The tale before us is set in a mansion where Rufus Sinclair has recently passed away and left his will to be read.  The family gather and we are informed that due to suffering from catalepsy Sinclair has made some rather strict requests that, if not adhered to, will result in death to those involved. Those listening to the will are a mixed bunch, some horrified, some shaking off the threat as hokum and only longing to get their hands on the inheritance.  In true Christie-esque style the characters are picked off one by one with a beheading, a facial disfigurement, a drowning, a suffocation and a burning all in the mix.  Eventually we get down to the nitty gritty and the last few stalwarts with a final reveal throwing off all previous suspicions and finalising the film on a quite convincing note.   The best characters of course are the ones without morals, Vivian Sinclair (Margot Hartman) is an unfaithful woman playing with fire and Bruce Sinclair (Robert Milli) a delectable nasty piece of work who treats all like trash and only thinks of his self and his unabashed desires.  There is much to intrigue and involve throughout and it is great pleasure to see some get their brutal comeuppance.

This is a film that could easily slip beneath the radar and one that rarely gets mentioned in the usual terror-filmed tomes and nostalgic examinations.  Tis a shame because there are many ghastly moments to relish, some fine characters to love, hate or laugh at and a neat twist at the end to startle the most insightful watcher.



1960.  Directed by John Moxey

A story of witchcraft and revenge that is tattooed throughout with great atmospherics and that monochrome aspect we all are absolutely smitten with.  The pace is carefully set, the horror subtle and many of the characters involved are as shifty as you like - all we need on top of this is a plot to hold our attention.

It is 1692 and we are in the tucked away town of Whitewood, Massachusetts where one Elizabeth Selwyn is put to the stake for witchcraft.   Whilst frazzling she utters a curse and then makes a pact with the Devil - one gets a feeling the town is damned from here on in - we duly travel to the modern day.  Witchcraft lecturer, Professor Alan Driscoll (Christopher Lee), has enthused one of his students, Nan Barlow (Venetia Stevenson), and encouraged her to investigate the black arts further by visiting Whitewood, where she may expand her hungry knowledge.   She arrives into a sinister setting with mists rolling and strange people lurking.  She stops at The Raven Inn which is owned by the unsettling presence of Mrs Newless (Patricia Jessell) whom, surprise, surprise, is not what she seems.  As Barlow investigates underhand activities are uncovered and an end is met - her brother Richard (Dennis Lotis) and her boyfriend Bill Maitland (Tom Naylor) need to investigate further - what they find is a cult gone crazy with a need to satiate Satan's eternal lust.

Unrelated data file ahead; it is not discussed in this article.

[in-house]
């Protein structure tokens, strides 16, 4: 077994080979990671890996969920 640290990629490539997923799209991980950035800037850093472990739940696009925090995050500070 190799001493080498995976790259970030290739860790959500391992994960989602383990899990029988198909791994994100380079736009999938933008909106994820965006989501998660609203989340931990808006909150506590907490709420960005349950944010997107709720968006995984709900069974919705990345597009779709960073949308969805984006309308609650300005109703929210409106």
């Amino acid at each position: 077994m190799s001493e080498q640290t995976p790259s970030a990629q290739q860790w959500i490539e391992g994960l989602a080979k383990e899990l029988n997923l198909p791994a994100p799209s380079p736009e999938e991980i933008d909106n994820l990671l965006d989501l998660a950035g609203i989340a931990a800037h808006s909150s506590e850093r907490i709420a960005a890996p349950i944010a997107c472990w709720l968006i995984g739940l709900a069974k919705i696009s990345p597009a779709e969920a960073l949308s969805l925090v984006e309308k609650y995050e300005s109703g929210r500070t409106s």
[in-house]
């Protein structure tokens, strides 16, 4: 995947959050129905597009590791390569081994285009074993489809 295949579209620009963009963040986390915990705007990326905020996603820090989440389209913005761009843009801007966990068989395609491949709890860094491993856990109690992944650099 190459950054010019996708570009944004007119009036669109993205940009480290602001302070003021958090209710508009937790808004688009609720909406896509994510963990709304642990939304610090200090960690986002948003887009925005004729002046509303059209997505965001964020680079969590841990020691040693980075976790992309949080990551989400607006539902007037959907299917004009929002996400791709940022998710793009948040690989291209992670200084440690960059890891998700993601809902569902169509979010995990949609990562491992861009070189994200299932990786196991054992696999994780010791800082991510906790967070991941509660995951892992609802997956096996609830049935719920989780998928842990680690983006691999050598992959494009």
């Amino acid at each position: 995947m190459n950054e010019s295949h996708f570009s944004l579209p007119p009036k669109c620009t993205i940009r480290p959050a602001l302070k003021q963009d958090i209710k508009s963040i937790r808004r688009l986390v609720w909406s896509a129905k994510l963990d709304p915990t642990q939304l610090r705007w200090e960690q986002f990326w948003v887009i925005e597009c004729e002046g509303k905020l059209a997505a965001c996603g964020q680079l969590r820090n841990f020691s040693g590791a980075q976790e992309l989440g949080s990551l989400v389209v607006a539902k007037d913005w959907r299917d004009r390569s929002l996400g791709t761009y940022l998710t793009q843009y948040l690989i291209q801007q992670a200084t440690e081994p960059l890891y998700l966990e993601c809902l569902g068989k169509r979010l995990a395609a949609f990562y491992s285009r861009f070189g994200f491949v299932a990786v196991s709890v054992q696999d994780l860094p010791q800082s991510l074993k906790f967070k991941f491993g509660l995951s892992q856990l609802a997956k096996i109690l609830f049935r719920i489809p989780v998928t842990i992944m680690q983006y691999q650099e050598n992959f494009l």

This is an overlooked beauty, shot with an exactitude and an almost theatrical essence.  Each and every player contributes to a slowly simmering episode of evil hoodoo that grabs the viewer by the attentive sensors and never lets go.  The camera work makes all the difference though, that and the constant feeling of threat.



1957. Directed by Gene Fowler Jr

This film is one that sits in the memory banks filed under the ranks of 'cheap' but a recent re-run show sit to be a decent flick and a forerunner of many similar episodes. It is of its time of course but taken at such face-value the film makes for decent viewing.

Troubled teenager Tony Rivers (Michael Landon) attends Rockdale High and is renowned for having a short fuse. We first encounter him in a scuffle with his classmate Jimmy (Tony Marshall) and then see him blow up a few more times and eventually seek the advised help needed. He pays a visit to the dubious Dr Alfred Brandon (Whit Bissell), he is given a treatment that he thinks will hopefully put him on the right path. Dr Brandon has far greater designs and gives Rivers a touch of lycanthropy that she seems quite oblivious of. A few killings ensue, Rivers goes on the run, the end that comes is a trifle rushed and is done in, by today's standards, corned style.

Despite its shortcomings this flick is a good jaunt and is a real 50's chiller with a sub-rebel theme that must have certainly held the younger audience's attention. The characters are well delivered and Brandon plays a tetchy young man very well indeed. A B-grade classic methinks, one that many have heard of but perhaps never seen - correct it folks and immerse yourself in some retro-fun.



1957.  Directed by Herbert L. Strock

A film riding on the back of a previous Werewolf film and following a quite similar formula.  It is another short release with some dubious acting and a tin-pot script but something within the mix keeps one entertained and thoroughly absorbed.